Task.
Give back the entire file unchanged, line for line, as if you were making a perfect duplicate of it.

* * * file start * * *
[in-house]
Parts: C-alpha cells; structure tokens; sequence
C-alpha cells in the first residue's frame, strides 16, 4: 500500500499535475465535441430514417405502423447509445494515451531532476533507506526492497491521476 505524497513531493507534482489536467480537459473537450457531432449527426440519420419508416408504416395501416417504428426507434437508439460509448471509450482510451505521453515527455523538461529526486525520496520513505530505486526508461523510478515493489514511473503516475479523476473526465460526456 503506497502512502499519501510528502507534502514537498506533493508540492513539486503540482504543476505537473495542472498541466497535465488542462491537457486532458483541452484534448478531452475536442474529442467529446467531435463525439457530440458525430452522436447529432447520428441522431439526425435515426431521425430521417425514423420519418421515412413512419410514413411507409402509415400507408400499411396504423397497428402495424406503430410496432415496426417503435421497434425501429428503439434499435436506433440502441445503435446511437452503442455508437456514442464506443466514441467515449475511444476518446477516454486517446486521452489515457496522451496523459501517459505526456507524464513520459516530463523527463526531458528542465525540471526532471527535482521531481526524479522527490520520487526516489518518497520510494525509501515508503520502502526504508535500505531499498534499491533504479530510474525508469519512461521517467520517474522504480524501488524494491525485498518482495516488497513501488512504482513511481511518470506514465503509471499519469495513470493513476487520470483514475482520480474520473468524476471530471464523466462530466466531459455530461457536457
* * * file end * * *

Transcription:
[in-house]
Parts: C-alpha cells; structure tokens; sequence
C-alpha cells in the first residue's frame, strides 16, 4: 500500500499535475465535441430514417405502423447509445494515451531532476533507506526492497491521476 505524497513531493507534482489536467480537459473537450457531432449527426440519420419508416408504416395501416417504428426507434437508439460509448471509450482510451505521453515527455523538461529526486525520496520513505530505486526508461523510478515493489514511473503516475479523476473526465460526456 503506497502512502499519501510528502507534502514537498506533493508540492513539486503540482504543476505537473495542472498541466497535465488542462491537457486532458483541452484534448478531452475536442474529442467529446467531435463525439457530440458525430452522436447529432447520428441522431439526425435515426431521425430521417425514423420519418421515412413512419410514413411507409402509415400507408400499411396504423397497428402495424406503430410496432415496426417503435421497434425501429428503439434499435436506433440502441445503435446511437452503442455508437456514442464506443466514441467515449475511444476518446477516454486517446486521452489515457496522451496523459501517459505526456507524464513520459516530463523527463526531458528542465525540471526532471527535482521531481526524479522527490520520487526516489518518497520510494525509501515508503520502502526504508535500505531499498534499491533504479530510474525508469519512461521517467520517474522504480524501488524494491525485498518482495516488497513501488512504482513511481511518470506514465503509471499519469495513470493513476487520470483514475482520480474520473468524476471530471464523466462530466466531459455530461457536457